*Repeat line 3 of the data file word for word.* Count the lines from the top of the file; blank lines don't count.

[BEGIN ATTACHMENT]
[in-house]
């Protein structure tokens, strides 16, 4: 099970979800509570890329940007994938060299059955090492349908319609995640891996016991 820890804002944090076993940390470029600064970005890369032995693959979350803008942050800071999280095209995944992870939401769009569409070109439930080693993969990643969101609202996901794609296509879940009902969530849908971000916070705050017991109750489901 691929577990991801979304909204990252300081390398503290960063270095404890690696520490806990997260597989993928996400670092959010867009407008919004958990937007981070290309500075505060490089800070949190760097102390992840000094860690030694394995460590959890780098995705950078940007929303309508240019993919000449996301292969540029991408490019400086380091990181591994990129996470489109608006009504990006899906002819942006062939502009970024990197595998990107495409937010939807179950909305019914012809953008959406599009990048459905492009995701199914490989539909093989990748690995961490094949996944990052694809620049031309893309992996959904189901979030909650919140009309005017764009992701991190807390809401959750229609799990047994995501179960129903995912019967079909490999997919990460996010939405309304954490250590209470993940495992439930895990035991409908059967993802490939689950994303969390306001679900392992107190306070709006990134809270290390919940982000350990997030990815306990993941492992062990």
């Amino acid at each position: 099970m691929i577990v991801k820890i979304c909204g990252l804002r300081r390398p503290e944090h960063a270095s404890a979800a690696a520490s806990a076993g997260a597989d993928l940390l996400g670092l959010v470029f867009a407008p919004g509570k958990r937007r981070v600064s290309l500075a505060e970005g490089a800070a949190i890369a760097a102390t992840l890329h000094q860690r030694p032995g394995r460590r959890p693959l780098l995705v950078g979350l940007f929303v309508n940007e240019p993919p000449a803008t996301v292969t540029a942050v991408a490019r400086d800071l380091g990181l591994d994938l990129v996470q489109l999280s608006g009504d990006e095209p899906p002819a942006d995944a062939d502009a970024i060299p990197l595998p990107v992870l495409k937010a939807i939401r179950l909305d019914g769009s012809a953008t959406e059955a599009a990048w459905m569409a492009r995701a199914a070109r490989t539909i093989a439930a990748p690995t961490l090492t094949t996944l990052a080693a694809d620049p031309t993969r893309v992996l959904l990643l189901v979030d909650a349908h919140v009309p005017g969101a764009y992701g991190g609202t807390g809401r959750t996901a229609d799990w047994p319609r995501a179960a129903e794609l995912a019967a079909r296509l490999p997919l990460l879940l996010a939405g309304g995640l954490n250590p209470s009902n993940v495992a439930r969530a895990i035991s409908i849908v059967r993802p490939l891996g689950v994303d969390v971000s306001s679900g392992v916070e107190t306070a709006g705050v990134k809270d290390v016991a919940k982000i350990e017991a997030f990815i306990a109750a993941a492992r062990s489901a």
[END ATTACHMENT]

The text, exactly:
């Amino acid at each position: 099970m691929i577990v991801k820890i979304c909204g990252l804002r300081r390398p503290e944090h960063a270095s404890a979800a690696a520490s806990a076993g997260a597989d993928l940390l996400g670092l959010v470029f867009a407008p919004g509570k958990r937007r981070v600064s290309l500075a505060e970005g490089a800070a949190i890369a760097a102390t992840l890329h000094q860690r030694p032995g394995r460590r959890p693959l780098l995705v950078g979350l940007f929303v309508n940007e240019p993919p000449a803008t996301v292969t540029a942050v991408a490019r400086d800071l380091g990181l591994d994938l990129v996470q489109l999280s608006g009504d990006e095209p899906p002819a942006d995944a062939d502009a970024i060299p990197l595998p990107v992870l495409k937010a939807i939401r179950l909305d019914g769009s012809a953008t959406e059955a599009a990048w459905m569409a492009r995701a199914a070109r490989t539909i093989a439930a990748p690995t961490l090492t094949t996944l990052a080693a694809d620049p031309t993969r893309v992996l959904l990643l189901v979030d909650a349908h919140v009309p005017g969101a764009y992701g991190g609202t807390g809401r959750t996901a229609d799990w047994p319609r995501a179960a129903e794609l995912a019967a079909r296509l490999p997919l990460l879940l996010a939405g309304g995640l954490n250590p209470s009902n993940v495992a439930r969530a895990i035991s409908i849908v059967r993802p490939l891996g689950v994303d969390v971000s306001s679900g392992v916070e107190t306070a709006g705050v990134k809270d290390v016991a919940k982000i350990e017991a997030f990815i306990a109750a993941a492992r062990s489901a």